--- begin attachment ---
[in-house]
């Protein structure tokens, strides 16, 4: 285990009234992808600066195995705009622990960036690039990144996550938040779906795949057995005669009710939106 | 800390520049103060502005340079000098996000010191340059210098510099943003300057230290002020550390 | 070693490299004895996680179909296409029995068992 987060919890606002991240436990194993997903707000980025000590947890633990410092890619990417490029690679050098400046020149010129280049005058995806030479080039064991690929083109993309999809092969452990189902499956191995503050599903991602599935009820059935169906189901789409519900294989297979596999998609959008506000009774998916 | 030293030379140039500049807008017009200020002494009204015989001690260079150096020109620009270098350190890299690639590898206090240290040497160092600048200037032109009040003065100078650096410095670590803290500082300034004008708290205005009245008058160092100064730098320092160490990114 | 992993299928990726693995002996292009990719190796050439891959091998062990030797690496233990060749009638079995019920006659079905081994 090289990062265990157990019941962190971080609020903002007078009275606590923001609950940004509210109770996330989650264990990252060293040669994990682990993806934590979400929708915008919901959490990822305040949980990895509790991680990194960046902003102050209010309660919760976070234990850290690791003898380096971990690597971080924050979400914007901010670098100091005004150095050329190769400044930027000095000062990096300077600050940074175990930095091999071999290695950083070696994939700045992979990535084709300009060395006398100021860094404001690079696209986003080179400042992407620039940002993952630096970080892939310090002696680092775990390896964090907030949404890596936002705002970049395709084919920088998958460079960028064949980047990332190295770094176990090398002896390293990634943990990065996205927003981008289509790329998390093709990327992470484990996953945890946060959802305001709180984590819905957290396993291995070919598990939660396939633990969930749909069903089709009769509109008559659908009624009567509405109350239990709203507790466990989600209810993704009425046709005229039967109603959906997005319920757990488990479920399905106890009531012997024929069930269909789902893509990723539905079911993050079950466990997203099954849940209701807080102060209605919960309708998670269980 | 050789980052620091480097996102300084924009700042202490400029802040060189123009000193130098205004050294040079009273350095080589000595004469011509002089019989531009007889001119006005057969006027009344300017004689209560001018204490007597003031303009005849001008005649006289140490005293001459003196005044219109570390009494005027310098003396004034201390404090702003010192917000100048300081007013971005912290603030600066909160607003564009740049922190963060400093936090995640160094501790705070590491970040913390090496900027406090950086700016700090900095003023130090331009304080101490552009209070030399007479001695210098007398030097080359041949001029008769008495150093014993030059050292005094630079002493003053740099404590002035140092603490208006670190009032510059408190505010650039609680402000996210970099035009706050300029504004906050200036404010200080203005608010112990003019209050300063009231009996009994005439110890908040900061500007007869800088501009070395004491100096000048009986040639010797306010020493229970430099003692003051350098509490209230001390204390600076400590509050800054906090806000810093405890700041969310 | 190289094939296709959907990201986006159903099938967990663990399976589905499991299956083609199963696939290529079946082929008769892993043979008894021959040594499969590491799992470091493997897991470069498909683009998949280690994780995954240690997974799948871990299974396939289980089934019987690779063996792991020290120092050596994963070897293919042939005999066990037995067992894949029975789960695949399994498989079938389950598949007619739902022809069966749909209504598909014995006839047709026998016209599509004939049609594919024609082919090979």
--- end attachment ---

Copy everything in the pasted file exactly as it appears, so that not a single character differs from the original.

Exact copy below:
[in-house]
């Protein structure tokens, strides 16, 4: 285990009234992808600066195995705009622990960036690039990144996550938040779906795949057995005669009710939106 | 800390520049103060502005340079000098996000010191340059210098510099943003300057230290002020550390 | 070693490299004895996680179909296409029995068992 987060919890606002991240436990194993997903707000980025000590947890633990410092890619990417490029690679050098400046020149010129280049005058995806030479080039064991690929083109993309999809092969452990189902499956191995503050599903991602599935009820059935169906189901789409519900294989297979596999998609959008506000009774998916 | 030293030379140039500049807008017009200020002494009204015989001690260079150096020109620009270098350190890299690639590898206090240290040497160092600048200037032109009040003065100078650096410095670590803290500082300034004008708290205005009245008058160092100064730098320092160490990114 | 992993299928990726693995002996292009990719190796050439891959091998062990030797690496233990060749009638079995019920006659079905081994 090289990062265990157990019941962190971080609020903002007078009275606590923001609950940004509210109770996330989650264990990252060293040669994990682990993806934590979400929708915008919901959490990822305040949980990895509790991680990194960046902003102050209010309660919760976070234990850290690791003898380096971990690597971080924050979400914007901010670098100091005004150095050329190769400044930027000095000062990096300077600050940074175990930095091999071999290695950083070696994939700045992979990535084709300009060395006398100021860094404001690079696209986003080179400042992407620039940002993952630096970080892939310090002696680092775990390896964090907030949404890596936002705002970049395709084919920088998958460079960028064949980047990332190295770094176990090398002896390293990634943990990065996205927003981008289509790329998390093709990327992470484990996953945890946060959802305001709180984590819905957290396993291995070919598990939660396939633990969930749909069903089709009769509109008559659908009624009567509405109350239990709203507790466990989600209810993704009425046709005229039967109603959906997005319920757990488990479920399905106890009531012997024929069930269909789902893509990723539905079911993050079950466990997203099954849940209701807080102060209605919960309708998670269980 | 050789980052620091480097996102300084924009700042202490400029802040060189123009000193130098205004050294040079009273350095080589000595004469011509002089019989531009007889001119006005057969006027009344300017004689209560001018204490007597003031303009005849001008005649006289140490005293001459003196005044219109570390009494005027310098003396004034201390404090702003010192917000100048300081007013971005912290603030600066909160607003564009740049922190963060400093936090995640160094501790705070590491970040913390090496900027406090950086700016700090900095003023130090331009304080101490552009209070030399007479001695210098007398030097080359041949001029008769008495150093014993030059050292005094630079002493003053740099404590002035140092603490208006670190009032510059408190505010650039609680402000996210970099035009706050300029504004906050200036404010200080203005608010112990003019209050300063009231009996009994005439110890908040900061500007007869800088501009070395004491100096000048009986040639010797306010020493229970430099003692003051350098509490209230001390204390600076400590509050800054906090806000810093405890700041969310 | 190289094939296709959907990201986006159903099938967990663990399976589905499991299956083609199963696939290529079946082929008769892993043979008894021959040594499969590491799992470091493997897991470069498909683009998949280690994780995954240690997974799948871990299974396939289980089934019987690779063996792991020290120092050596994963070897293919042939005999066990037995067992894949029975789960695949399994498989079938389950598949007619739902022809069966749909209504598909014995006839047709026998016209599509004939049609594919024609082919090979």